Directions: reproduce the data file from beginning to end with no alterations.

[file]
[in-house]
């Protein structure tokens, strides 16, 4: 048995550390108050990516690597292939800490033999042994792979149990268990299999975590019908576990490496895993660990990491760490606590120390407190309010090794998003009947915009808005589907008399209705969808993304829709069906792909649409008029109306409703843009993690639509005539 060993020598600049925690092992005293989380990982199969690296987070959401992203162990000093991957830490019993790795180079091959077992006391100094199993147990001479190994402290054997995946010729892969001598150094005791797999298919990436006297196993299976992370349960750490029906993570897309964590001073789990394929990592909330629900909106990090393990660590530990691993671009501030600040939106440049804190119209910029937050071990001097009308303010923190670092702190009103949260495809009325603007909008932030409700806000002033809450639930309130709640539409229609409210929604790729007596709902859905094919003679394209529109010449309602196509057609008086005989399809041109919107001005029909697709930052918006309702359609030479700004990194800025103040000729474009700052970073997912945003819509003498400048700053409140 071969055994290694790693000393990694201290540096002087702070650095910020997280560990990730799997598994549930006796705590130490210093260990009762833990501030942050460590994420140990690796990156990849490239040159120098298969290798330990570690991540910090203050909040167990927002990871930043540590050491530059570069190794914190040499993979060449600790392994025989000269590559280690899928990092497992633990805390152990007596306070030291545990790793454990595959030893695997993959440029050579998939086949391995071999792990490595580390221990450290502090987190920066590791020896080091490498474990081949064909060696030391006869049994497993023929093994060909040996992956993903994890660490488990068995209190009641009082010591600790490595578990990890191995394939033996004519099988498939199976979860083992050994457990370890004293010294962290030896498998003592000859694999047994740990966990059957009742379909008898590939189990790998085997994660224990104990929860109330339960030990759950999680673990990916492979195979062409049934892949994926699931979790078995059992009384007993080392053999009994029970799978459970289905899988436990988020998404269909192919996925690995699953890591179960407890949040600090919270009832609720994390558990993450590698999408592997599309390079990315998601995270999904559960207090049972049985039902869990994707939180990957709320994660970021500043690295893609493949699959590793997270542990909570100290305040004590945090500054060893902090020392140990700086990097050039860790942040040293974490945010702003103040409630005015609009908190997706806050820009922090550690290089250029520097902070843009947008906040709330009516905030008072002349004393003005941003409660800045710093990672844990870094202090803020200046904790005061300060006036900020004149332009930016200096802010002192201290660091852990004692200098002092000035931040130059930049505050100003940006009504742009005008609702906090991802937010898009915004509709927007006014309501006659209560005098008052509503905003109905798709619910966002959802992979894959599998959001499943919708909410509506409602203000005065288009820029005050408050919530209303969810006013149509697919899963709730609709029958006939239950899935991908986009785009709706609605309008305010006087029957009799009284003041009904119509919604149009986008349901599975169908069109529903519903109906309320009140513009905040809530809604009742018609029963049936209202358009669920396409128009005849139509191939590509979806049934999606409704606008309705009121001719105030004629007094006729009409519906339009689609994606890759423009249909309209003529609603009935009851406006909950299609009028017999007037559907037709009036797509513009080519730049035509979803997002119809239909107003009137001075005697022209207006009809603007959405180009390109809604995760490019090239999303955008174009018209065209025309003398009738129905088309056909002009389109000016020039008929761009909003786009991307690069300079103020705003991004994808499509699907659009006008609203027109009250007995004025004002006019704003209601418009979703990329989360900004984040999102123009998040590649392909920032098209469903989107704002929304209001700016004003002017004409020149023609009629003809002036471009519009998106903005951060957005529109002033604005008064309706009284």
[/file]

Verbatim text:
[in-house]
């Protein structure tokens, strides 16, 4: 048995550390108050990516690597292939800490033999042994792979149990268990299999975590019908576990490496895993660990990491760490606590120390407190309010090794998003009947915009808005589907008399209705969808993304829709069906792909649409008029109306409703843009993690639509005539 060993020598600049925690092992005293989380990982199969690296987070959401992203162990000093991957830490019993790795180079091959077992006391100094199993147990001479190994402290054997995946010729892969001598150094005791797999298919990436006297196993299976992370349960750490029906993570897309964590001073789990394929990592909330629900909106990090393990660590530990691993671009501030600040939106440049804190119209910029937050071990001097009308303010923190670092702190009103949260495809009325603007909008932030409700806000002033809450639930309130709640539409229609409210929604790729007596709902859905094919003679394209529109010449309602196509057609008086005989399809041109919107001005029909697709930052918006309702359609030479700004990194800025103040000729474009700052970073997912945003819509003498400048700053409140 071969055994290694790693000393990694201290540096002087702070650095910020997280560990990730799997598994549930006796705590130490210093260990009762833990501030942050460590994420140990690796990156990849490239040159120098298969290798330990570690991540910090203050909040167990927002990871930043540590050491530059570069190794914190040499993979060449600790392994025989000269590559280690899928990092497992633990805390152990007596306070030291545990790793454990595959030893695997993959440029050579998939086949391995071999792990490595580390221990450290502090987190920066590791020896080091490498474990081949064909060696030391006869049994497993023929093994060909040996992956993903994890660490488990068995209190009641009082010591600790490595578990990890191995394939033996004519099988498939199976979860083992050994457990370890004293010294962290030896498998003592000859694999047994740990966990059957009742379909008898590939189990790998085997994660224990104990929860109330339960030990759950999680673990990916492979195979062409049934892949994926699931979790078995059992009384007993080392053999009994029970799978459970289905899988436990988020998404269909192919996925690995699953890591179960407890949040600090919270009832609720994390558990993450590698999408592997599309390079990315998601995270999904559960207090049972049985039902869990994707939180990957709320994660970021500043690295893609493949699959590793997270542990909570100290305040004590945090500054060893902090020392140990700086990097050039860790942040040293974490945010702003103040409630005015609009908190997706806050820009922090550690290089250029520097902070843009947008906040709330009516905030008072002349004393003005941003409660800045710093990672844990870094202090803020200046904790005061300060006036900020004149332009930016200096802010002192201290660091852990004692200098002092000035931040130059930049505050100003940006009504742009005008609702906090991802937010898009915004509709927007006014309501006659209560005098008052509503905003109905798709619910966002959802992979894959599998959001499943919708909410509506409602203000005065288009820029005050408050919530209303969810006013149509697919899963709730609709029958006939239950899935991908986009785009709706609605309008305010006087029957009799009284003041009904119509919604149009986008349901599975169908069109529903519903109906309320009140513009905040809530809604009742018609029963049936209202358009669920396409128009005849139509191939590509979806049934999606409704606008309705009121001719105030004629007094006729009409519906339009689609994606890759423009249909309209003529609603009935009851406006909950299609009028017999007037559907037709009036797509513009080519730049035509979803997002119809239909107003009137001075005697022209207006009809603007959405180009390109809604995760490019090239999303955008174009018209065209025309003398009738129905088309056909002009389109000016020039008929761009909003786009991307690069300079103020705003991004994808499509699907659009006008609203027109009250007995004025004002006019704003209601418009979703990329989360900004984040999102123009998040590649392909920032098209469903989107704002929304209001700016004003002017004409020149023609009629003809002036471009519009998106903005951060957005529109002033604005008064309706009284």